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• Studies have shown Black-white disparities for maternal mortality similar to what Sen. Raphael Warnock said, but they did not control for income or insurance status.
• A 2019 study found that for women who had attended college or earned a college degree — which often correlates with higher income and being covered by health insurance — the Black-white differential ranged from 3.5 to 5.2 times, which would be in line with what Warnock said.
When the issue of abortion came up in the Georgia Senate debate, Democratic Sen. Raphael Warnock turned the question into one of maternal mortality.
In the Oct. 14 debate in Savannah against Republican Herschel Walker, Warnock said that the U.S. leads "all the western nations" in maternal mortality, a statement that we found to be generally accurate in our immediate post-debate analysis.
Warnock went on to say, "Black women are three to four times more likely to die (from childbirth) even when they have the insurance and the income."
Warnock has a point, though the data is a little less solid than he suggests.
We were unable to find any study that explicitly compared Black and white maternal mortality rates while controlling for income and insurance status.
Instead, most studies looked at racial disparities without controlling for those factors.
For instance, one major study published in September 2021 found that "the maternal mortality rate for non-Hispanic Black women was 3.55 times that for non-Hispanic White women," but this controlled for neither income nor insurance.
And in a review of the available data, the Centers for Disease Control and Prevention has written, "Black women are three times more likely to die from a pregnancy-related cause than White women." The agency cited a range of factors that "contribute to these disparities," including access to high-quality health care, underlying chronic conditions, structural racism and implicit bias, several of which are linked to differences in income and insurance status.
The closest data we could find that spoke to Warnock’s assertion was framed slightly differently, but was consistent with his point.
The paper, published by the CDC in 2019, controlled for educational attainment. That’s not precisely the same as income, but more education is often correlated with higher income, and with having health insurance coverage.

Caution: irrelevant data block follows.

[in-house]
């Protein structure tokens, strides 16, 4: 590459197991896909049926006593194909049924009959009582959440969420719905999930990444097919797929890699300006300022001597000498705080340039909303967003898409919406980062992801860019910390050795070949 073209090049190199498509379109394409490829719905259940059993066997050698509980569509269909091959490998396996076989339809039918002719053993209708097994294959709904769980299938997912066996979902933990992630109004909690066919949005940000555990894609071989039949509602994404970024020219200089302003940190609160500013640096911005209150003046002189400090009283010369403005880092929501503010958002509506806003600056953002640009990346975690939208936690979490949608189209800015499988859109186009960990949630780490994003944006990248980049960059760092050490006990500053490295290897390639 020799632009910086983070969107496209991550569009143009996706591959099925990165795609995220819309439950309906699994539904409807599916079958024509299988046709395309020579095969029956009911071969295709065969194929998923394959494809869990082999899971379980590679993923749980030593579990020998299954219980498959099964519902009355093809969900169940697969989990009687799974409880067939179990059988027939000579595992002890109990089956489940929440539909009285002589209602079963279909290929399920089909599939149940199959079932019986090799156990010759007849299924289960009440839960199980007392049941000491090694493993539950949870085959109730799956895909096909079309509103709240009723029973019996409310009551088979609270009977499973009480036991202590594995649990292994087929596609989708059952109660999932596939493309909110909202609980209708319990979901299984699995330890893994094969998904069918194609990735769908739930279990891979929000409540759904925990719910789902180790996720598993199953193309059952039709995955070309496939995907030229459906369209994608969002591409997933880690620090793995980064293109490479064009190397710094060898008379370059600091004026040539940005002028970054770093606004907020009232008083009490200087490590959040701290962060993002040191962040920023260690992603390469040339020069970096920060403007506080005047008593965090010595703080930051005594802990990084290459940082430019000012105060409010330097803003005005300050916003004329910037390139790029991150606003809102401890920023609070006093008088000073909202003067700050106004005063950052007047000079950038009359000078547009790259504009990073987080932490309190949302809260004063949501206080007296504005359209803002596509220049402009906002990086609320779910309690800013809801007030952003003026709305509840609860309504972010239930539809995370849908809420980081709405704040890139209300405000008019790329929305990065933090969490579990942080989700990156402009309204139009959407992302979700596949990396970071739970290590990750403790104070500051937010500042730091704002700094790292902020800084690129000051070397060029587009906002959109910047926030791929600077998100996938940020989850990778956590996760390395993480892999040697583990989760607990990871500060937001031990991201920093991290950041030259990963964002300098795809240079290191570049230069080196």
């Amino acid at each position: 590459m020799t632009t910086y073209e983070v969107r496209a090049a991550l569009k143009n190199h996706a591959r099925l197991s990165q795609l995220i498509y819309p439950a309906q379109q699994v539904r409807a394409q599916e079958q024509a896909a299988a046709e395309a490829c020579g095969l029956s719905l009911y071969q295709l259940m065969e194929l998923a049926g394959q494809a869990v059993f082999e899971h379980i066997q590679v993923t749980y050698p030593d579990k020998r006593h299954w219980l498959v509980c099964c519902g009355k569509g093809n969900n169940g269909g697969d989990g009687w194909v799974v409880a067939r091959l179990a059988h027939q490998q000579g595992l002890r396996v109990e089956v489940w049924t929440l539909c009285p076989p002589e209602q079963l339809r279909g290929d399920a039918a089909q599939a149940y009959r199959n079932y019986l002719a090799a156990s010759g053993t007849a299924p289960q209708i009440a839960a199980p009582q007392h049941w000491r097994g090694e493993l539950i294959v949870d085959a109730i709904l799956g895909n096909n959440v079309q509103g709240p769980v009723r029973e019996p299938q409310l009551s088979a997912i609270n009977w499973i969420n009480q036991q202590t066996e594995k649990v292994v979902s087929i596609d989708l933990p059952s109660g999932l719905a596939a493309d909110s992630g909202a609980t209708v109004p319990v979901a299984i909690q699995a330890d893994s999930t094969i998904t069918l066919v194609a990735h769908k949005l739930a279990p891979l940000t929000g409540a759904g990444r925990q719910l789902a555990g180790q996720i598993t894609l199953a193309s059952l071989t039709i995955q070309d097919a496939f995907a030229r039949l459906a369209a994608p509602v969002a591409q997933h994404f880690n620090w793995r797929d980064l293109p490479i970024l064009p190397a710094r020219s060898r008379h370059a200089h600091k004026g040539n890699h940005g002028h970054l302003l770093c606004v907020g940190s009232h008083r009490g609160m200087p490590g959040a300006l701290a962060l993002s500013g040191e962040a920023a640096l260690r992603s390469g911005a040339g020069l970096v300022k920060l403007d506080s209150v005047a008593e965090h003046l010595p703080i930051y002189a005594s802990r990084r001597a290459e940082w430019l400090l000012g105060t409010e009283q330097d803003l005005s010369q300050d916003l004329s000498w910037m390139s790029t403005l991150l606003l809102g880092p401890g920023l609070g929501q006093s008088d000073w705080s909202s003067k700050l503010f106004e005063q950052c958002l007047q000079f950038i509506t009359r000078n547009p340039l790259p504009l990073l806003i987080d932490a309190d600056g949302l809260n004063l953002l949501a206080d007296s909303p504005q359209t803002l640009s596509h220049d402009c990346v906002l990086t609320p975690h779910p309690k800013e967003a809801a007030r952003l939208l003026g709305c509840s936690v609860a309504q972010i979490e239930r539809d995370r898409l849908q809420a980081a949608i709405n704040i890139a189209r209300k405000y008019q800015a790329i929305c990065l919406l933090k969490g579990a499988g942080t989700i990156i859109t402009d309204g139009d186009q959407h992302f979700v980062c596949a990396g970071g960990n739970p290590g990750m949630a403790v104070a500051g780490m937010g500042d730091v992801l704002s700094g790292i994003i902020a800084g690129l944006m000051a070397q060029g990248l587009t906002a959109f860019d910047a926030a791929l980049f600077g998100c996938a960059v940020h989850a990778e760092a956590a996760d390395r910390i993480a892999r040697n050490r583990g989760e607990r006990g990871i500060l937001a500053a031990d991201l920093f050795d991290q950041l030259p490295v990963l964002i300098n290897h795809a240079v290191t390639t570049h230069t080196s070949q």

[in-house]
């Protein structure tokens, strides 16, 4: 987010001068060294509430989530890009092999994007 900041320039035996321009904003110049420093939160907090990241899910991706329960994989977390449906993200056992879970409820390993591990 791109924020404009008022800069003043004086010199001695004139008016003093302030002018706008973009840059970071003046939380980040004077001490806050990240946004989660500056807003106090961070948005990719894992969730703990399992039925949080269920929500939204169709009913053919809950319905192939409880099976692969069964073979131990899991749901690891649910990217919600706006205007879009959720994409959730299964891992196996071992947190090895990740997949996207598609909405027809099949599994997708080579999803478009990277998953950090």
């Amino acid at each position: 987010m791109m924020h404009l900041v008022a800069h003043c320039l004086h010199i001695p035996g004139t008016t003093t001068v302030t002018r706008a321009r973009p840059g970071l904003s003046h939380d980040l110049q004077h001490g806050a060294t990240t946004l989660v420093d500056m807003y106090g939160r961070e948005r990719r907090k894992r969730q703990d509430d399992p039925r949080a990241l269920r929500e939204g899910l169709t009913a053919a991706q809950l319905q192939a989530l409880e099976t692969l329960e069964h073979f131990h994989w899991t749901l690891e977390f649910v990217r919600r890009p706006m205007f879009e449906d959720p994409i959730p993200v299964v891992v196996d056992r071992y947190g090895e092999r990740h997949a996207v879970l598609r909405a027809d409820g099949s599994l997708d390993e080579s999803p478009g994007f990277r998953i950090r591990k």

The lowest two educational categories — people with less than a high school diploma, and those with a high school diploma — displayed disparities in maternal mortality between Blacks and whites, but the degree of disparity was lower than Warnock suggested. For women with less than a high school diploma, the Black maternal mortality rate was 1.8 times higher than the rate for white women. For those with a high school diploma, the rate was 2.3 times higher.
But for those with higher educational attainment, Warnock’s differential was basically accurate. For those who had attended college but did not finish a bachelor’s degree, Black women had a maternal mortality rate 3.5 times higher than white women did. For college graduates, the differential was 5.2 times higher.
In other words, "education exacerbates rather than mitigates Black-white differences in maternal deaths," wrote the Commonwealth Fund, a nonprofit that studies health policy, in its analysis of the data.
Warnock said that "Black women are three to four times more likely to die (from childbirth) even when they have the insurance and the income."
Studies have shown this type of disparity, but without controlling for income or insurance status. We were unable to find any studies that controlled for those two factors.
However, a 2019 study found that for women who had attended college or earned a college degree — a statistic that often correlates with income and insurance coverage — the Black-white differential ranged from 3.5 to 5.2 times, which is in line with what Warnock said.
We rate the statement Mostly True.
Georgia Senate debate, Oct. 14, 2022
Emily E Petersen, Nicole L Davis, David Goodman, Shanna Cox, Carla Syverson, Kristi Seed, Carrie Shapiro-Mendoza, William M Callaghan, and Wanda Barfield, "Racial/Ethnic Disparities in Pregnancy-Related Deaths - United States, 2007-2016," Sept. 2019
Marian F. MacDorman, Marie Thoma, Eugene Declcerq, and Elizabeth A. Howell, "Racial and Ethnic Disparities in Maternal Mortality in the United States Using Enhanced Vital Records, 2016‒2017," Sept. 22, 2021
Commonwealth Fund, "Maternal Mortality in the United States: A Primer," Dec. 16, 2020
Centers for Disease Control and Prevention, "Working Together to Reduce Black Maternal Mortality," April 6, 2022
PolitiFact, "Fact-checking the Georgia Senate debate between Raphael Warnock and Herschel Walker," Oct. 14, 2022
Email interview with Rachel R. Hardeman, associate professor and Blue Cross endowed professor of health and racial equity at the University of Minnesota, Oct. 17, 2022
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